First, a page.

Pennsylvania Fishing Report – August 26, 2022


Northwest Region

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Erie County

Lake Erie

Walleye fishing is hot right now from the Ohio state line all the way to the New York state line. Walleye can be found in 55-to-70 feet of water. Anglers are using a variety of plugs off planner boards to catch their limit of Walleye. Steelhead will start moving in towards shallow water once the water temperature of the lake starts cooling down.

Forest County

Allegheny River

Anglers are catching a lot of Smallmouth Bass using tube jigs and live bait. River levels are low, and weeds will become more prevalent, which can cause some navigation issues for jet boat operators. Boaters are reminded that the use of swimming aides are prohibited to be used on Pennsylvania Fish and Boat Commission access areas. Also, all boats that use a Pennsylvania Fish and Boat Commission access area must be registered or have a use permit.

Tionesta Lake

Boaters utilizing wake boats are reminded that they must be 200 feet from shore, docks, and anchored or drifting boats while operating above slow no wake speed.

Tionesta Creek

Tionesta Creek from Kellettville to Nebraska Bridge is still productive for Smallmouth Bass and Muskellunge fishing. Water levels are low, which could make navigation of a canoe or kayak difficult.

Tionesta Outflow

Anglers are catching Muskellunge and Walleye from the wall and the campground side of the outflow. A trout/salmon permit is required to fish the Tionesta Outflow, regardless of fishing for or keeping trout.

Clarion River

Boaters are reminded that children 12 years of age and younger must wear a PFD while underway in a canoe, kayak, or boats 20 feet in length or less. Boaters should also be aware of State Park regulations, while navigating through Cook Forest State Park.

Elk Creek Access Area
This new sign can be found at the Elk Creek Access Area and was placed by DCNR: Erie Bluffs State Park. If you plan to launch a powered watercraft, please use Walnut Creek Access Area.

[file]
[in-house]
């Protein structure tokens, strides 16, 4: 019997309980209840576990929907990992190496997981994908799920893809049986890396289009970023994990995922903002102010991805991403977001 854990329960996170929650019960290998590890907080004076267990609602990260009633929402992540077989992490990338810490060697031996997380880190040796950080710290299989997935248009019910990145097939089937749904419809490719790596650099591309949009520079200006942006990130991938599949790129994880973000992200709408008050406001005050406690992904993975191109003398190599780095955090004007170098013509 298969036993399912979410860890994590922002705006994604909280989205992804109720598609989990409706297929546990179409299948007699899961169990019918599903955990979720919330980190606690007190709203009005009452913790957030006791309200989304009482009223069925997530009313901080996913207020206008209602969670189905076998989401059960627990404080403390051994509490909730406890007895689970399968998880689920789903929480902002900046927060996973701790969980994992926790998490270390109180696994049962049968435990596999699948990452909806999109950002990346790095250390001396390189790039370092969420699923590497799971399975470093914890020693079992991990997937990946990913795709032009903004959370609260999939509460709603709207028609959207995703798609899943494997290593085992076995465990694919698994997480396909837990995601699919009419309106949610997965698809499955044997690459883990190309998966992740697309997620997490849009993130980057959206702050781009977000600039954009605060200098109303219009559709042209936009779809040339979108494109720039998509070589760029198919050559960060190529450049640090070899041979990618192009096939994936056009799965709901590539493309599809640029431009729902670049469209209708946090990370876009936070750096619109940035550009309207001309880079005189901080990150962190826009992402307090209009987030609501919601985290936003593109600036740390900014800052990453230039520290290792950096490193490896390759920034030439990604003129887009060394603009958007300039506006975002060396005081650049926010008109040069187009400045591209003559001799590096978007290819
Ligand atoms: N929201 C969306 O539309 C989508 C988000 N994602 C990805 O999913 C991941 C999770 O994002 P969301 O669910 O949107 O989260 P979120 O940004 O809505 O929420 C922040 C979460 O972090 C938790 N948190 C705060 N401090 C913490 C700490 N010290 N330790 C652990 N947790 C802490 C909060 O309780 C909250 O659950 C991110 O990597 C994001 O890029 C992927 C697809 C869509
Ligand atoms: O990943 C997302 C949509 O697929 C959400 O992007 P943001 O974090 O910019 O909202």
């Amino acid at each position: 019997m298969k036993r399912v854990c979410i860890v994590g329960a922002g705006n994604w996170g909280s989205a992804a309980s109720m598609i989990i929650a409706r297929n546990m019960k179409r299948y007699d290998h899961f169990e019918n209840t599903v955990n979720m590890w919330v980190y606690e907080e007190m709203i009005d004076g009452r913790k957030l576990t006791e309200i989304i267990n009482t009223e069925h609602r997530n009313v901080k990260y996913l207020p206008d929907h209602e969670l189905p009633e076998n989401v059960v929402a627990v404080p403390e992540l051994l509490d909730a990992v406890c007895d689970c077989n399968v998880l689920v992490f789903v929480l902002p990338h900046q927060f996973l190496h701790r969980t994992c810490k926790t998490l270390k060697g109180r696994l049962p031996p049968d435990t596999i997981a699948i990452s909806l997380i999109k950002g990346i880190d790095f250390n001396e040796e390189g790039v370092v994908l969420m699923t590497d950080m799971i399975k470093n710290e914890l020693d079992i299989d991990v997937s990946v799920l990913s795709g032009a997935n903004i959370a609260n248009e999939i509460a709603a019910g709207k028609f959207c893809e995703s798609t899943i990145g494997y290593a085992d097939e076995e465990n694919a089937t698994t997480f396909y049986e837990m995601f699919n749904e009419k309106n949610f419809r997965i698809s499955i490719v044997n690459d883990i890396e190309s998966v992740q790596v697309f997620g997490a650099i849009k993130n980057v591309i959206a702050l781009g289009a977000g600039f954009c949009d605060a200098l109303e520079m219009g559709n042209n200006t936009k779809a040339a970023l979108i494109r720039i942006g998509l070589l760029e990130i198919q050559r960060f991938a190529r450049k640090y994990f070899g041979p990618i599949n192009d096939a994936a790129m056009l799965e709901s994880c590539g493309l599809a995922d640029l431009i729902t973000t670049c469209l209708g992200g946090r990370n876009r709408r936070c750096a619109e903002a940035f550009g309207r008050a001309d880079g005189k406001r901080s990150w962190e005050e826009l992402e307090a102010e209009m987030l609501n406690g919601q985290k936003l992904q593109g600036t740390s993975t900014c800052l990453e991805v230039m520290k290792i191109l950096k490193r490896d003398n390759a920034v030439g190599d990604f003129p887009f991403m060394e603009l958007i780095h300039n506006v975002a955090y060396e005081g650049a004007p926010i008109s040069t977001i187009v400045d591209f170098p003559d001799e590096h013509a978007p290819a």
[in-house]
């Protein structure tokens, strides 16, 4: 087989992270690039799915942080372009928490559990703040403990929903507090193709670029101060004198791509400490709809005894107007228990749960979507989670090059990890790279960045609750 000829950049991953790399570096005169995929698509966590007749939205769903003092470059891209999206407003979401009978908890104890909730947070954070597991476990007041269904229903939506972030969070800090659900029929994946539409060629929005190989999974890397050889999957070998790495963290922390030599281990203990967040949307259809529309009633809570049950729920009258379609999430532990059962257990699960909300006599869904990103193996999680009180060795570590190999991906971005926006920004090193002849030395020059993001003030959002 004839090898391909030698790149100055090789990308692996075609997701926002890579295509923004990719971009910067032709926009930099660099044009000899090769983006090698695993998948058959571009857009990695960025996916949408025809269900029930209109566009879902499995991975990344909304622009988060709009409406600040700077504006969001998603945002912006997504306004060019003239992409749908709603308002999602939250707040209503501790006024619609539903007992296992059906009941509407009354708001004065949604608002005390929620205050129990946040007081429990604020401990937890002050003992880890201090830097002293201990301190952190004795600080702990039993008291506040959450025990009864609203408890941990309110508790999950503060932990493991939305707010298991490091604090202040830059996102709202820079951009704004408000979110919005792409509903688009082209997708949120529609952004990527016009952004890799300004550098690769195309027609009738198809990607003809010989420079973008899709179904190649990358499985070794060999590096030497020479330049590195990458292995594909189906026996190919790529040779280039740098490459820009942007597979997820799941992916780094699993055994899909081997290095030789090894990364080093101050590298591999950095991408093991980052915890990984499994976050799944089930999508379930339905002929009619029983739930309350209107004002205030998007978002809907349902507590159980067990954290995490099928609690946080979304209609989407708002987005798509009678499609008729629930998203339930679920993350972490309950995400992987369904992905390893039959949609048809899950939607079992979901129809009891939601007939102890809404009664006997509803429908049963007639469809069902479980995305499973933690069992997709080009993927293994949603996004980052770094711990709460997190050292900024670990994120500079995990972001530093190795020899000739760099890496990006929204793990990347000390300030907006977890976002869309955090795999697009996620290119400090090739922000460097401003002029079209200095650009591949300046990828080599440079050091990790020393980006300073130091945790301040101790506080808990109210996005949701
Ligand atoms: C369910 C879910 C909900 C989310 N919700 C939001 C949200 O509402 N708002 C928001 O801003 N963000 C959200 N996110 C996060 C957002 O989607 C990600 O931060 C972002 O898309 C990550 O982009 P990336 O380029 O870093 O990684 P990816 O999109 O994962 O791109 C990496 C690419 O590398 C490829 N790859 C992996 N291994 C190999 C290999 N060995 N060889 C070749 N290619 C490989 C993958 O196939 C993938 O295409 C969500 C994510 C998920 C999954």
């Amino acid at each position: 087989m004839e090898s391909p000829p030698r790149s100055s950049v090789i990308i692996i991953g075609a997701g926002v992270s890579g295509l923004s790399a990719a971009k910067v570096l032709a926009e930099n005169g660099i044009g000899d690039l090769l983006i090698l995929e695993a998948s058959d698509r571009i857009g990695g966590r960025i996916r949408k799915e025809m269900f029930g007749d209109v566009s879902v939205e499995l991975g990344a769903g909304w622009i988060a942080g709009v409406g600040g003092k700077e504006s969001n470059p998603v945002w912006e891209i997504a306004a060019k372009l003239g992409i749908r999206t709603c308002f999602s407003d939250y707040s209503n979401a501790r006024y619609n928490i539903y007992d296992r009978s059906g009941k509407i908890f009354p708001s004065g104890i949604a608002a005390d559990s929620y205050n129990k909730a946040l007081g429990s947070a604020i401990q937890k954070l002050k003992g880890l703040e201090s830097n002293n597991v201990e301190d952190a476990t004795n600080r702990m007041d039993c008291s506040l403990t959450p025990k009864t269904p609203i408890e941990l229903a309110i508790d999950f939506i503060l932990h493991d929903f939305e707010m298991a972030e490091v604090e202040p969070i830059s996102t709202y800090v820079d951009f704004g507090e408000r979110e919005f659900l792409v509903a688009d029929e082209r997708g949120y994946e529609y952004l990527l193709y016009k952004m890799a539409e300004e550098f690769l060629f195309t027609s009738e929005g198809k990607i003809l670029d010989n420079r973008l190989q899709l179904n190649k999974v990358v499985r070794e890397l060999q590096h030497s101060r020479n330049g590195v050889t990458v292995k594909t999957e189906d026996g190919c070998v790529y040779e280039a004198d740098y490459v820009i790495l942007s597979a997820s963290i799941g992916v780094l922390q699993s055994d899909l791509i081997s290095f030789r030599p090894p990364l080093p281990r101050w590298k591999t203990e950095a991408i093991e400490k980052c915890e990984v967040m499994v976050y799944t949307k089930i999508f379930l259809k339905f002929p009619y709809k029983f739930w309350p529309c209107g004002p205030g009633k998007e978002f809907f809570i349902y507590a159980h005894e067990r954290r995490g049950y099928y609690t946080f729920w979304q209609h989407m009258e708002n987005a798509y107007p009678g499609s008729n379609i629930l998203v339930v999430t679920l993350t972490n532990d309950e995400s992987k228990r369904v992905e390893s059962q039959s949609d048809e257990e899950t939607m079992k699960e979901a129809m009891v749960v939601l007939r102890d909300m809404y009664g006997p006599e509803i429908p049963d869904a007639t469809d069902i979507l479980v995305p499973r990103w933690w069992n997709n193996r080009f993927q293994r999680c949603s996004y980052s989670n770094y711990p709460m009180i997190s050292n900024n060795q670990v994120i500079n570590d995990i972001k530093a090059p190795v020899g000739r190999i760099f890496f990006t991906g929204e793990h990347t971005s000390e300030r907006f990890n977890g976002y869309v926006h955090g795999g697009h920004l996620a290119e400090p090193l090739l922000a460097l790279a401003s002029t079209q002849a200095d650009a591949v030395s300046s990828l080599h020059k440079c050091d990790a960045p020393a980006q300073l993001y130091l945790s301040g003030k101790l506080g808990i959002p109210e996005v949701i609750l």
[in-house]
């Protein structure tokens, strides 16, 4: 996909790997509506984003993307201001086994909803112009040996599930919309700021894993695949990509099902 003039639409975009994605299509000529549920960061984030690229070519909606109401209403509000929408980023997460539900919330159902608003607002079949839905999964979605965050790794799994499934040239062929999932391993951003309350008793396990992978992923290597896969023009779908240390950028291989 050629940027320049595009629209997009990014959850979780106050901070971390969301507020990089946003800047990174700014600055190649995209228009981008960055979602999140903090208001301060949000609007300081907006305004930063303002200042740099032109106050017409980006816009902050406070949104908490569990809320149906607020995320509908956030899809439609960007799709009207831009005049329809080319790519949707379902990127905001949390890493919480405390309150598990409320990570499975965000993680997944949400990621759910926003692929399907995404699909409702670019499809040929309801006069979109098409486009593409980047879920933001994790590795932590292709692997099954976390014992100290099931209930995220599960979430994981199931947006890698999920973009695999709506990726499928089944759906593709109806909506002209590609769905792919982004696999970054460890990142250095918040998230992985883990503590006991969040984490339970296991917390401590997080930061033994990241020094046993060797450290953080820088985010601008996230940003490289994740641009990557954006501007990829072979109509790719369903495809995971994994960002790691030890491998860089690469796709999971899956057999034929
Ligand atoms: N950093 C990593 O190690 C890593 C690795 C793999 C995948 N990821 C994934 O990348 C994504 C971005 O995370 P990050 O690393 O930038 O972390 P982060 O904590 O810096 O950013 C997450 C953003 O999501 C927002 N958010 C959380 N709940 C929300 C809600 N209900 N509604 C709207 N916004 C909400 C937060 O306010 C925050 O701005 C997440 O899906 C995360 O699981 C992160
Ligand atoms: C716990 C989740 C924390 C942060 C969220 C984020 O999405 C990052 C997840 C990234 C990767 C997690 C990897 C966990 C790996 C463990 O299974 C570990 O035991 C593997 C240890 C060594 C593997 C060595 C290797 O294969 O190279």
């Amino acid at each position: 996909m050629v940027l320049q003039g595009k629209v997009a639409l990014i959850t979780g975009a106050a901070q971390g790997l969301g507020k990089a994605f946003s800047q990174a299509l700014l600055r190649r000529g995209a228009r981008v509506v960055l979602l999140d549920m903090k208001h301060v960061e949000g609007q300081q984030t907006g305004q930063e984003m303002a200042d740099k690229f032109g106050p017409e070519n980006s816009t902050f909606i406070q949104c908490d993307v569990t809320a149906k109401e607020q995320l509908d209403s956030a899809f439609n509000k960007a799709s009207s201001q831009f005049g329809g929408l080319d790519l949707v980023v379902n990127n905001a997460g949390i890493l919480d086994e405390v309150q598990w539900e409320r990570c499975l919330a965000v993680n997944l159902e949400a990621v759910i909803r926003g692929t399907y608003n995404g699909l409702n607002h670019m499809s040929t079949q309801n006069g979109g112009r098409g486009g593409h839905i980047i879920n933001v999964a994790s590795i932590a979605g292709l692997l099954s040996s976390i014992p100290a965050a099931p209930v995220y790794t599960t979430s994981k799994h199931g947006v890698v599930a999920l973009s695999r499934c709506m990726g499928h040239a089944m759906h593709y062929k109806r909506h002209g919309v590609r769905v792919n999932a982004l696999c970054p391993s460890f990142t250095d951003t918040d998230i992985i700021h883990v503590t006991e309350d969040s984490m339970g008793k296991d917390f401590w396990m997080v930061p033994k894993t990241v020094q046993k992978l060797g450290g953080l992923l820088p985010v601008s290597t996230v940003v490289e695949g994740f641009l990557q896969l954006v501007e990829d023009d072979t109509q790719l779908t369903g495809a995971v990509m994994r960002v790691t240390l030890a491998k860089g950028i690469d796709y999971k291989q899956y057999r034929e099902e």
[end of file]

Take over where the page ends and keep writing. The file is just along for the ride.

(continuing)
Northeastern Region

Northern Susquehanna and Eastern Bradford Counties

North Branch of the Susquehanna River

The North Branch of the Susquehanna River, even at continually low levels, has been fishing well. The most productive times for Smallmouth Bass have been early or late in the day on a variety of tackle. Many anglers have been catching stonecats and hellgrammites for bait.

Boat operators should be alert for hazards on the water. There have been reports of downed trees on the river.

Anglers have been having success on local impoundments. Fishing early and late in the day has produced the best results.

Boaters are reminded that a wearable lifejacket is required for each person on board a kayak, paddleboard, or non-powered vessel. Also, all boats are required to have a sound producing device on board. For complete boating regulations please visit: Boating Handbook (

Southeastern Region

Northern Chester County

The bass fishing has been slow this past month on Marsh Creek Lake due to the extreme heat and lack of  rain. Some bass are being caught on jerk baits, large rubber worms, and jigs. The best colors for worms are black or purple.

Bluegills and crappies are biting on minnows, meal worms, and wax worms. Marsh Creek Lake is a “Big Bass Lake and your catch must be at least 15 inches in order to keep.

Anglers are catching some Muskellunge close to shore on spinner baits.

The French, Pickering, East Brandywine, Pickering, and West Valley Creeks are not fishing well due to warm water temperatures which are around 70 degrees.

Smallmouth Bass fishing in the Black Rock, Cromby Power Plant area down river to the Black Rock Dam area has been decent. Most Smallmouth Bass are being caught in the weed beds on artificial lures like rubber crayfish and worms. Flathead Catfish are being caught using live bluegills.

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